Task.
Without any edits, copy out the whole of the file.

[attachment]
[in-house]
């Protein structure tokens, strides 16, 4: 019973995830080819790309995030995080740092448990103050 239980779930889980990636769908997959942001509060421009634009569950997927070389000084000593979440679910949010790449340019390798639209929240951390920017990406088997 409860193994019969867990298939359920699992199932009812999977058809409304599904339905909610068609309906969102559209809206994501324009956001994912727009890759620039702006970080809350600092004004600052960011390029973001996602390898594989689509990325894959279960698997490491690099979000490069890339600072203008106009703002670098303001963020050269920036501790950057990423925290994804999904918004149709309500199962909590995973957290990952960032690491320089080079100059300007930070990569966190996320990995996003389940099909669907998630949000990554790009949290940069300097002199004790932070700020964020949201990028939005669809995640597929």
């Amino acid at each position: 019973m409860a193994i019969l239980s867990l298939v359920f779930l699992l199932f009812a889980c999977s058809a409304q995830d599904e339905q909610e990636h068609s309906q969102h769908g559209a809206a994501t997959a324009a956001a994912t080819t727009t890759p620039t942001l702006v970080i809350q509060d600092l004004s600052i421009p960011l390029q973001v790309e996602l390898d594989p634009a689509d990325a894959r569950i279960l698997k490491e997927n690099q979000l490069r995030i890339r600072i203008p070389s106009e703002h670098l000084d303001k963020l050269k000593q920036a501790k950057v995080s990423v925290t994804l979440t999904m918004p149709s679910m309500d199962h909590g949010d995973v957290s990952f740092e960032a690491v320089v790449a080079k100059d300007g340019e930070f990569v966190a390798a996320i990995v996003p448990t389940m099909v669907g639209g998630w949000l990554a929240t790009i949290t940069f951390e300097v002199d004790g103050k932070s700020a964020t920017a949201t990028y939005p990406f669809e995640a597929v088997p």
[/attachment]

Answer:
[in-house]
């Protein structure tokens, strides 16, 4: 019973995830080819790309995030995080740092448990103050 239980779930889980990636769908997959942001509060421009634009569950997927070389000084000593979440679910949010790449340019390798639209929240951390920017990406088997 409860193994019969867990298939359920699992199932009812999977058809409304599904339905909610068609309906969102559209809206994501324009956001994912727009890759620039702006970080809350600092004004600052960011390029973001996602390898594989689509990325894959279960698997490491690099979000490069890339600072203008106009703002670098303001963020050269920036501790950057990423925290994804999904918004149709309500199962909590995973957290990952960032690491320089080079100059300007930070990569966190996320990995996003389940099909669907998630949000990554790009949290940069300097002199004790932070700020964020949201990028939005669809995640597929």
């Amino acid at each position: 019973m409860a193994i019969l239980s867990l298939v359920f779930l699992l199932f009812a889980c999977s058809a409304q995830d599904e339905q909610e990636h068609s309906q969102h769908g559209a809206a994501t997959a324009a956001a994912t080819t727009t890759p620039t942001l702006v970080i809350q509060d600092l004004s600052i421009p960011l390029q973001v790309e996602l390898d594989p634009a689509d990325a894959r569950i279960l698997k490491e997927n690099q979000l490069r995030i890339r600072i203008p070389s106009e703002h670098l000084d303001k963020l050269k000593q920036a501790k950057v995080s990423v925290t994804l979440t999904m918004p149709s679910m309500d199962h909590g949010d995973v957290s990952f740092e960032a690491v320089v790449a080079k100059d300007g340019e930070f990569v966190a390798a996320i990995v996003p448990t389940m099909v669907g639209g998630w949000l990554a929240t790009i949290t940069f951390e300097v002199d004790g103050k932070s700020a964020t920017a949201t990028y939005p990406f669809e995640a597929v088997p």